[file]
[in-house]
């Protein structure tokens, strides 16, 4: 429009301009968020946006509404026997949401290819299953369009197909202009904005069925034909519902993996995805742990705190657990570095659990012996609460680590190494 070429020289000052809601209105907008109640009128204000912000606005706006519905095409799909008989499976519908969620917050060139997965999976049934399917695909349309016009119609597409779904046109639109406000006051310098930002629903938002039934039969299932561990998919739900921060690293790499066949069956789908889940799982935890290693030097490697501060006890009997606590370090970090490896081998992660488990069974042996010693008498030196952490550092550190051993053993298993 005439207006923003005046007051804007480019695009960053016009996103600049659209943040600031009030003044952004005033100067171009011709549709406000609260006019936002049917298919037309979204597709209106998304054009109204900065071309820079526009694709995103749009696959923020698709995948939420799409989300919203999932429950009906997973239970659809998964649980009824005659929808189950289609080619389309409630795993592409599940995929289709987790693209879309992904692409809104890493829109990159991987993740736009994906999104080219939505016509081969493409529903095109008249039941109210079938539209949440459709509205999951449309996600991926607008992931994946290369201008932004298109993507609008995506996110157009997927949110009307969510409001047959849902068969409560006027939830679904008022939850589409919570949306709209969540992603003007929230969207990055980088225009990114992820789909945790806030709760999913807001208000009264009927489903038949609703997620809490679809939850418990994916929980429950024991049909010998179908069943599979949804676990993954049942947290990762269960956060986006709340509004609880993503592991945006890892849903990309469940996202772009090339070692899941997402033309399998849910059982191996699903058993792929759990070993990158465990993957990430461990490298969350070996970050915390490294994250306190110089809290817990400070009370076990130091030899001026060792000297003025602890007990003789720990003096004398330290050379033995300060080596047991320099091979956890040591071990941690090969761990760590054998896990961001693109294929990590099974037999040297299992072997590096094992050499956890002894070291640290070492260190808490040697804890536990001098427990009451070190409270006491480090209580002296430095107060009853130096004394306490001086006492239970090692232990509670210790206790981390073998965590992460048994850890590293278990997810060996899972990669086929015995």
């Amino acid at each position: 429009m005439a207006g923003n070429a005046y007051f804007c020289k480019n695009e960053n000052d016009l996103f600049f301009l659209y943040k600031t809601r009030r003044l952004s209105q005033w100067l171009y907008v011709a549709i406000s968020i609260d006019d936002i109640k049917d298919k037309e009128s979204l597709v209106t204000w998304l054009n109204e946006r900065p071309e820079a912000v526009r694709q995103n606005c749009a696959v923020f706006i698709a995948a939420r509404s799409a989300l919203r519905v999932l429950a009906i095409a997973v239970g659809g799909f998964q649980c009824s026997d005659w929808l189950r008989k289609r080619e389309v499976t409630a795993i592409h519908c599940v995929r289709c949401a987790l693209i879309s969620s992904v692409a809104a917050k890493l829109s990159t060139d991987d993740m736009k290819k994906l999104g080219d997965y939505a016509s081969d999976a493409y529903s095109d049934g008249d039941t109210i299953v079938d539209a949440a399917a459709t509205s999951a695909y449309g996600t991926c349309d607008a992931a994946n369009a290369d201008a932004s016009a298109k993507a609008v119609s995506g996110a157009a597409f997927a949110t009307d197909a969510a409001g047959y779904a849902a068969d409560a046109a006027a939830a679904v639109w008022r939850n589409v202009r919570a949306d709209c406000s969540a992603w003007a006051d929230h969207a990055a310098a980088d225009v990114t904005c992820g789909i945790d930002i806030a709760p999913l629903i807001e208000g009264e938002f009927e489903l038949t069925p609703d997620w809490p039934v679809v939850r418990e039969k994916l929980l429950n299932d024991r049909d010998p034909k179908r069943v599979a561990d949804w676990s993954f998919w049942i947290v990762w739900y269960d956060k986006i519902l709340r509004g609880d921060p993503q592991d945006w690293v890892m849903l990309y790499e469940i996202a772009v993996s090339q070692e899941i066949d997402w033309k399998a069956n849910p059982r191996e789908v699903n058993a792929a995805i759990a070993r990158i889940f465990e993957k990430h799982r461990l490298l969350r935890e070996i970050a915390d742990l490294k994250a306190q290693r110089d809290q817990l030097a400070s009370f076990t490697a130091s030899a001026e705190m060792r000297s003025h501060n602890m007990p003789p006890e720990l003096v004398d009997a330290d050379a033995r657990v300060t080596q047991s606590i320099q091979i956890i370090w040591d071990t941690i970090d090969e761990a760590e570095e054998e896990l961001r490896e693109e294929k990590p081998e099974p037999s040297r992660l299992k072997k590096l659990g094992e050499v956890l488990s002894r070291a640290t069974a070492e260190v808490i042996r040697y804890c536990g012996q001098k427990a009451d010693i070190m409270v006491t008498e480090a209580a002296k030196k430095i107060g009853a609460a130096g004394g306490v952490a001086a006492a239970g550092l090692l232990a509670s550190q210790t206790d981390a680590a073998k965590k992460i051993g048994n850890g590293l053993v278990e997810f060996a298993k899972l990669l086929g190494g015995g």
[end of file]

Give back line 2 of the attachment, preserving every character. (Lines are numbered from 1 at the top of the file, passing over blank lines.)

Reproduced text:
């Protein structure tokens, strides 16, 4: 429009301009968020946006509404026997949401290819299953369009197909202009904005069925034909519902993996995805742990705190657990570095659990012996609460680590190494 070429020289000052809601209105907008109640009128204000912000606005706006519905095409799909008989499976519908969620917050060139997965999976049934399917695909349309016009119609597409779904046109639109406000006051310098930002629903938002039934039969299932561990998919739900921060690293790499066949069956789908889940799982935890290693030097490697501060006890009997606590370090970090490896081998992660488990069974042996010693008498030196952490550092550190051993053993298993 005439207006923003005046007051804007480019695009960053016009996103600049659209943040600031009030003044952004005033100067171009011709549709406000609260006019936002049917298919037309979204597709209106998304054009109204900065071309820079526009694709995103749009696959923020698709995948939420799409989300919203999932429950009906997973239970659809998964649980009824005659929808189950289609080619389309409630795993592409599940995929289709987790693209879309992904692409809104890493829109990159991987993740736009994906999104080219939505016509081969493409529903095109008249039941109210079938539209949440459709509205999951449309996600991926607008992931994946290369201008932004298109993507609008995506996110157009997927949110009307969510409001047959849902068969409560006027939830679904008022939850589409919570949306709209969540992603003007929230969207990055980088225009990114992820789909945790806030709760999913807001208000009264009927489903038949609703997620809490679809939850418990994916929980429950024991049909010998179908069943599979949804676990993954049942947290990762269960956060986006709340509004609880993503592991945006890892849903990309469940996202772009090339070692899941997402033309399998849910059982191996699903058993792929759990070993990158465990993957990430461990490298969350070996970050915390490294994250306190110089809290817990400070009370076990130091030899001026060792000297003025602890007990003789720990003096004398330290050379033995300060080596047991320099091979956890040591071990941690090969761990760590054998896990961001693109294929990590099974037999040297299992072997590096094992050499956890002894070291640290070492260190808490040697804890536990001098427990009451070190409270006491480090209580002296430095107060009853130096004394306490001086006492239970090692232990509670210790206790981390073998965590992460048994850890590293278990997810060996899972990669086929015995």